*126 The abstract of record is the pleading of the appellant, by means of which the cause of action established in the transcript of record is presented for review. (People v. Parker, 345 Ill. 181; Clinton v. Drainage Comrs. 341 Ill. 135.) Rule 38 of this court, (Ill. Rev. Stat. 1949, chap. 110, par. 259.38,) requires the party prosecuting an appeal in this court to furnish a complete abstract of the record. Such abstract must be sufficient to present fully every error relied upon for reversal. In Department of Finance v. Sheldon, 381 Ill. 256, we held that the substance of the record should be abstracted so that it would not be necessary for the court to resort to the record to determine the issues presented; that everything necessary to decide the questions raised on appeal must appear in the abstract; and that failure of the abstract to properly present the errors relied upon would warrant the court in affirming the judgment. In Hayes v. Industrial Com. 383 Ill. 272, we reviewed at some length previous decisions of this court concerning the application of the rule, and concluded that, where the abstract does not show any judgment entered by the trial court, the failure of the party bringing a case to this court to furnish a proper record and to properly abstract the same, so as to fully present the errors relied upon, was ground for affirmance. In reviewing a supposed judgment of the circuit court of Cook County, in a proceeding under the Workmen's Compensation Act, where the judgment of the circuit court did not appear in the abstract of record, we said, in Boston Store of Chicago, Inc., v. Industrial Com. 386 Ill. 17, "It nowhere appears from the abstract what the judgment of the circuit court was or what questions are involved. It has been repeatedly announced by this court that the court will not search the record to supply deficiencies in the abstract. Everything necessary to decide the questions raised must appear in the abstract. This rule has been announced and adhered to in the published decisions of this court over *127 a long period of years. Many of these cases are referred to in Hayes v. Industrial Com. 383 Ill. 272. For the reasons stated in that case, the court cannot review the supposed judgment in this case." What was said there applies with equal force to the case here presented for review. Rules of court are adopted to facilitate the work of the court and they have the force of law. (People ex rel. Rose v. Craig, 404 Ill. 505.) This court has power to make and to interpret its own rules, and such rules, while they remain in force, are binding on this court the same as on litigants. Swain v. Hoberg, 380 Ill. 442.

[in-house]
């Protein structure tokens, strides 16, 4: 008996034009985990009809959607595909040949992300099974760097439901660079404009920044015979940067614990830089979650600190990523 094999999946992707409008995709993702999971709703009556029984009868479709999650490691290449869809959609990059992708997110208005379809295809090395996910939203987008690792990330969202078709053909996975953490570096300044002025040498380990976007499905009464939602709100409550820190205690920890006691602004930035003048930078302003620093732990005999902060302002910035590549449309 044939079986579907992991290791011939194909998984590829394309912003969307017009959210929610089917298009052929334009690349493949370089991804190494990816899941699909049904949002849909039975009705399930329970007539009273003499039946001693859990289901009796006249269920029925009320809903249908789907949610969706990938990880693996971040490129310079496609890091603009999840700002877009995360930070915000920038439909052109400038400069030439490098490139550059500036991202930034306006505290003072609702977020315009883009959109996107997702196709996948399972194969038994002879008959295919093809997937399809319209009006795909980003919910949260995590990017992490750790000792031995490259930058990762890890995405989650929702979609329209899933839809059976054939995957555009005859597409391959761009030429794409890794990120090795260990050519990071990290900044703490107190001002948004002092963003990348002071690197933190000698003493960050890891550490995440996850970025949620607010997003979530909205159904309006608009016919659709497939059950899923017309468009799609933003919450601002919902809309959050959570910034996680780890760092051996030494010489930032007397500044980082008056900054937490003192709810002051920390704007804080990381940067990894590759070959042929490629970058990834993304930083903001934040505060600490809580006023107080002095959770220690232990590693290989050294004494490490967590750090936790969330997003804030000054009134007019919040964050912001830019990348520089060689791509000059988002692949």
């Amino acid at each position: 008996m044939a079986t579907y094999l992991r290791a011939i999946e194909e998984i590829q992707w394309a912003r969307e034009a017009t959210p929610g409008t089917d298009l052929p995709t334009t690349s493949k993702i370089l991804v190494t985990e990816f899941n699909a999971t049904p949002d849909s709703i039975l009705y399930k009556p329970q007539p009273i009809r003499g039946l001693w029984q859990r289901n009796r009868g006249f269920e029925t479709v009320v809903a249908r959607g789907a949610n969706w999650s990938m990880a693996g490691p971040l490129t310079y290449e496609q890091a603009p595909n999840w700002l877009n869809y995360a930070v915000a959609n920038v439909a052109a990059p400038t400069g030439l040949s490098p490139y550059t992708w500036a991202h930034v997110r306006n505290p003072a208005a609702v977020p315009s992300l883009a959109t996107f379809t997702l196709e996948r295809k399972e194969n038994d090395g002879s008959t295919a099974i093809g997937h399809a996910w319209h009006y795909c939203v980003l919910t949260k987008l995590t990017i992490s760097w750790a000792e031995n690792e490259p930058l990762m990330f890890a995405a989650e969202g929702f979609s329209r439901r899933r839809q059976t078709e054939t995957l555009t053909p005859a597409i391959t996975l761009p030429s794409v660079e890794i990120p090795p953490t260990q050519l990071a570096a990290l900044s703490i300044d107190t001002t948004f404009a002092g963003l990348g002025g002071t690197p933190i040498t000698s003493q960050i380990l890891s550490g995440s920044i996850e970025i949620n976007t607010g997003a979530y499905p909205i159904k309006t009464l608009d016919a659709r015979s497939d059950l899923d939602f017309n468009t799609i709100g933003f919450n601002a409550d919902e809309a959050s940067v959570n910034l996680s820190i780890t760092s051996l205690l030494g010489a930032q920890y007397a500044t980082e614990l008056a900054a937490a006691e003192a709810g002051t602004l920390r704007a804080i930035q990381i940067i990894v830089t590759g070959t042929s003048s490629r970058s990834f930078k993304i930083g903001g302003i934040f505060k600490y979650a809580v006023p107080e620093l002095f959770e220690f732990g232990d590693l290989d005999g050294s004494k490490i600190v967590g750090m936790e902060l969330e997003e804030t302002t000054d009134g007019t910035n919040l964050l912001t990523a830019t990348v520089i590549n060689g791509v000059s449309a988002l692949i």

Because of the failure of appellants to comply with Rule 38 by presenting to this court a complete abstract of the record, so that we can determine the action of the court sought to be reviewed, we are compelled to dismiss the appeal.
For the above reasons, the appeal is dismissed.